Inside the Glacial Heat exists a supersaturated and super-cooled (below its freezing point) solution of sodium acetate and water.This supersaturated solution was created by mixing the salt (sodium acetate) in hot water. Hot liquid will dissolve more salt than a cold one. When this solution is cooled slowly, the salt stays in solution.
CH3COONa.3H2O + Heat -> CH3COO-(aq) + Na+(aq)+3H2O
A small, stainless steel, metal chip provides the “spark”. When the chip is squeezed, a small, single, solid salt molecule is created. This is the seed ,on which, the other salt crystals begin to form. The normal freezing point for sodium acetate is 130 degrees F (54 degrees C). The reaction occurs quickly, with heat being released and the liquid becomes solid (freezes). The heat being released is equal to the freezing point of the solution (54 degrees C). The sodium acetate (a salt) dissolving and freezing in the water is an example of a physical change.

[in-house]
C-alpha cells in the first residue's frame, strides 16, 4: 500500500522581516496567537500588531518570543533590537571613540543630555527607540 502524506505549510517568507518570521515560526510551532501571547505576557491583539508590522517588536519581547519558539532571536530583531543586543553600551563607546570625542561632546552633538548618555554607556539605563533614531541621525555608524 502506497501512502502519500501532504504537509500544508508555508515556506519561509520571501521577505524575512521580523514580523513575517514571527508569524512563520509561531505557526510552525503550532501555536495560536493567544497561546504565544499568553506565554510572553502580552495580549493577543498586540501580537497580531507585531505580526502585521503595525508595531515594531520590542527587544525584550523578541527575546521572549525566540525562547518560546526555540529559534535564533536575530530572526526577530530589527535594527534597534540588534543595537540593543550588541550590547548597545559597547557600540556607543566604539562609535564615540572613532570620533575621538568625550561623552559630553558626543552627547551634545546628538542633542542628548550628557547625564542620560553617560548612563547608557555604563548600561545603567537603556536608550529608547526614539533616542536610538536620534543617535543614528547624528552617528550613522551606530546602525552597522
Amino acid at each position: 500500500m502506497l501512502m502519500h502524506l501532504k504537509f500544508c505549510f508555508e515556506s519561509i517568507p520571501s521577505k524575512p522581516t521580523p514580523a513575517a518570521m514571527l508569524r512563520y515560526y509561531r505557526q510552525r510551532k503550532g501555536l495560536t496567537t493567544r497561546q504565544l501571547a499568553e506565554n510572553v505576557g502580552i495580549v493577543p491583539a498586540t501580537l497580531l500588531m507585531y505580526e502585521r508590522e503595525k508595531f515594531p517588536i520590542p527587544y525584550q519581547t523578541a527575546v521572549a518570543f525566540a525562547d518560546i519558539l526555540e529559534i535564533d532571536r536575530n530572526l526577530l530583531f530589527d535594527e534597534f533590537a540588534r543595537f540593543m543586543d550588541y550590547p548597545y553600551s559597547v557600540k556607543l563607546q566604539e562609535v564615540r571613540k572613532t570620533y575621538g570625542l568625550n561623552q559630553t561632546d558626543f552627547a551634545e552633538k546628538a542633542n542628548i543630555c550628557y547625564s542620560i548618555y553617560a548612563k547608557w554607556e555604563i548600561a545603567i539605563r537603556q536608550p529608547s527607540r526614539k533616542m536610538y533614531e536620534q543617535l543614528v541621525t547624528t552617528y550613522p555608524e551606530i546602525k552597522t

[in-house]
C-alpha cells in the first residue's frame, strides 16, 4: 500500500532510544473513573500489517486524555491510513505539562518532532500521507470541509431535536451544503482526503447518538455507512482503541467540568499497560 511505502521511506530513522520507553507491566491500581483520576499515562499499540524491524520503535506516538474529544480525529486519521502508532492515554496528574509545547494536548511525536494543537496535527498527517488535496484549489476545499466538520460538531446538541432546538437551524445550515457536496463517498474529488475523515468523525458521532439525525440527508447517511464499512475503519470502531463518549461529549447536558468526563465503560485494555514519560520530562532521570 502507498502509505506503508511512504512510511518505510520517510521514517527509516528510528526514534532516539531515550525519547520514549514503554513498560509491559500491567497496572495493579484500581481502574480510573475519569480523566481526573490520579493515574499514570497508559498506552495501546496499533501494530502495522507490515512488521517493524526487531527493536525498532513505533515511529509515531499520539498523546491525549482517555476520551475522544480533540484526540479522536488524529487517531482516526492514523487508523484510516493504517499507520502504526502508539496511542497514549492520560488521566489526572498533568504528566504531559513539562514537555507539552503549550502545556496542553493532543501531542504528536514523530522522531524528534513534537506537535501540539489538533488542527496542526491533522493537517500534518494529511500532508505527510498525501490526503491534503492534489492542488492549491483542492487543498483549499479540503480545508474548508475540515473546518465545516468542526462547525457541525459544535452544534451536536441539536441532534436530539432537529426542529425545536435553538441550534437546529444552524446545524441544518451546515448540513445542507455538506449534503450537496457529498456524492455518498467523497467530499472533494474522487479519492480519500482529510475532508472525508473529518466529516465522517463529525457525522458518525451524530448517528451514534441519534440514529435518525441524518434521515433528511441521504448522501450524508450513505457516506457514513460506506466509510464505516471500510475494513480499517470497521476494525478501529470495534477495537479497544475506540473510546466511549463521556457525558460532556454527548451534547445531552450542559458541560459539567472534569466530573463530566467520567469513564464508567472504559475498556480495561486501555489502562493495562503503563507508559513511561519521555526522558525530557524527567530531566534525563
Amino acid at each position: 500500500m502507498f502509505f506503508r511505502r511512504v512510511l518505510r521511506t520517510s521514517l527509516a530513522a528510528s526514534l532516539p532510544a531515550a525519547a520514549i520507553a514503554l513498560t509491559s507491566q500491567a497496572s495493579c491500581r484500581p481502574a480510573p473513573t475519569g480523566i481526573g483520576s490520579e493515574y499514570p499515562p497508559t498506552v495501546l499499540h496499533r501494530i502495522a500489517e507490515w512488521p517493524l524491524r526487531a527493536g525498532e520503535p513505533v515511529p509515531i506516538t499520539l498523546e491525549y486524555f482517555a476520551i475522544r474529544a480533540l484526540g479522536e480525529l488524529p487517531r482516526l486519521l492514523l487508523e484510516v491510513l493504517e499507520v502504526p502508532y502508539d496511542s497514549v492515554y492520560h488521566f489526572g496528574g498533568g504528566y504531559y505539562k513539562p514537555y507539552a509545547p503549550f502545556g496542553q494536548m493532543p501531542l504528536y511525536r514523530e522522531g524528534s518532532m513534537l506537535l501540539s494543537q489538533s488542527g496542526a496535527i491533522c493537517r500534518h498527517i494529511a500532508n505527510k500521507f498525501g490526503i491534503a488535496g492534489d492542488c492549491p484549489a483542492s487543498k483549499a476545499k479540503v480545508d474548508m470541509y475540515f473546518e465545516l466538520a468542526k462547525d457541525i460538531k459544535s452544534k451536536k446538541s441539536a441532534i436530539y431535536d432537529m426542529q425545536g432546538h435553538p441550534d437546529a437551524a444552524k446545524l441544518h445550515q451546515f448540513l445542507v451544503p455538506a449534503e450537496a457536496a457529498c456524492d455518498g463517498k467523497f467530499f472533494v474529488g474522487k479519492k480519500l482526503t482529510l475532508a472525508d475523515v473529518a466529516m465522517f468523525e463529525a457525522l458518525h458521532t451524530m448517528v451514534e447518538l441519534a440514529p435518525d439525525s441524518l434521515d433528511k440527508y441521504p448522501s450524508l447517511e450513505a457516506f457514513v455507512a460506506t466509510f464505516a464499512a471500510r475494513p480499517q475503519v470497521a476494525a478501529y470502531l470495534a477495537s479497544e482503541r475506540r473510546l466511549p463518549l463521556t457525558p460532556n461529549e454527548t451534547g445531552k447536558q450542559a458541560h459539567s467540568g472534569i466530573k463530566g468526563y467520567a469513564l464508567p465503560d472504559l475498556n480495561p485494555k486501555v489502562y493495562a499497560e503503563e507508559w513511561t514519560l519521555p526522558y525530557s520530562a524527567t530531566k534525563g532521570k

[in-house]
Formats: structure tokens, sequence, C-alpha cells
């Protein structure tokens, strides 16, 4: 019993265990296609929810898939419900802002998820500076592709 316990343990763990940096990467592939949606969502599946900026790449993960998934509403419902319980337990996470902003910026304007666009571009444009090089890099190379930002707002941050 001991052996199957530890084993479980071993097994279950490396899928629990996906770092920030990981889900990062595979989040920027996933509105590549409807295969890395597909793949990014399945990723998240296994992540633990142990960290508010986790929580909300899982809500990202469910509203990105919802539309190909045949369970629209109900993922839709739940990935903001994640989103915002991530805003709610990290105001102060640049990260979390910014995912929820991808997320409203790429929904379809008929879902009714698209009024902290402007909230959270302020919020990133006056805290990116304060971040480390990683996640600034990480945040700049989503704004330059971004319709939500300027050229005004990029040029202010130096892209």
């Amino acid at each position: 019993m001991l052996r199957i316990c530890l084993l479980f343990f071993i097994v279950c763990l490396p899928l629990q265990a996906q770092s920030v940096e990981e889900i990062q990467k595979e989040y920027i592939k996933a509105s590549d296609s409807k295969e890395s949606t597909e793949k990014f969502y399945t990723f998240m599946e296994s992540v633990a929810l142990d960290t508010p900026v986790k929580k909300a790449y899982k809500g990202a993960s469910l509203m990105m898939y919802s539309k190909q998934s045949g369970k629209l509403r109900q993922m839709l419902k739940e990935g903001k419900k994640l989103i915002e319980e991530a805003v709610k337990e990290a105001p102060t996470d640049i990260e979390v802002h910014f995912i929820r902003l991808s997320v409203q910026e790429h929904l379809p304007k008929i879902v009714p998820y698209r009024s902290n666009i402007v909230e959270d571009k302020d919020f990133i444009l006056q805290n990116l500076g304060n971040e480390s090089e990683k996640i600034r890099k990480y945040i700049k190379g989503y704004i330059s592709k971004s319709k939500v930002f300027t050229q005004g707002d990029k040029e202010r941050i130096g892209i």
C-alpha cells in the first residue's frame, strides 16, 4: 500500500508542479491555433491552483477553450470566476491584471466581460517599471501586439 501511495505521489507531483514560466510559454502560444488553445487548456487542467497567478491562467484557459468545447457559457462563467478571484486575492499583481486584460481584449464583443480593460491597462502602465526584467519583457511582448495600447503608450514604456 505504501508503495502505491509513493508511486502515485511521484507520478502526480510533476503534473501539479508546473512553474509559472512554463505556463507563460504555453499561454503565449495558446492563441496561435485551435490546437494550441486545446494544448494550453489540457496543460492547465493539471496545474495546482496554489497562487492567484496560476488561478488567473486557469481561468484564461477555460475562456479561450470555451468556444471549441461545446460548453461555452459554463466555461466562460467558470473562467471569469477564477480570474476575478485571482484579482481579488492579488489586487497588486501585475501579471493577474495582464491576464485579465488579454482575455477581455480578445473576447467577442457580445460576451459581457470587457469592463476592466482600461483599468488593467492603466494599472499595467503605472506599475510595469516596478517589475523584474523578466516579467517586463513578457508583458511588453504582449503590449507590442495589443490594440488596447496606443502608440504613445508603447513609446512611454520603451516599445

How do I Teach WithÂ Glacial Heat?
Discuss physical and chemical properties:
Physical properties are observable (color, size, luster and smell) and also include characteristics, such as, freezing point, melting point, malleability, conductivity, volume, mass, weight and length.
Chemical properties are only observable during a chemical reaction and can include flammability or the ability to rust. In each of these examples, a new compound has been formed.
Discuss physical and chemical changes:
Physical changes include ice melting, molding clay, water evaporating, a coke freezing and sugar dissolving in water. In these examples, no chemical changes have occurred and the changes can be reversed.
Chemical changes include metal rusting, lighting a match, milk souring and the stomach digesting food. These changes are not easily reversed. The presence of light, color change, odor, gas production, heat or sound can indicate that a chemical change has taken place.
The Glacial HeatÂ can be boiled (melted) for 7-10 minutes and reused over and over again.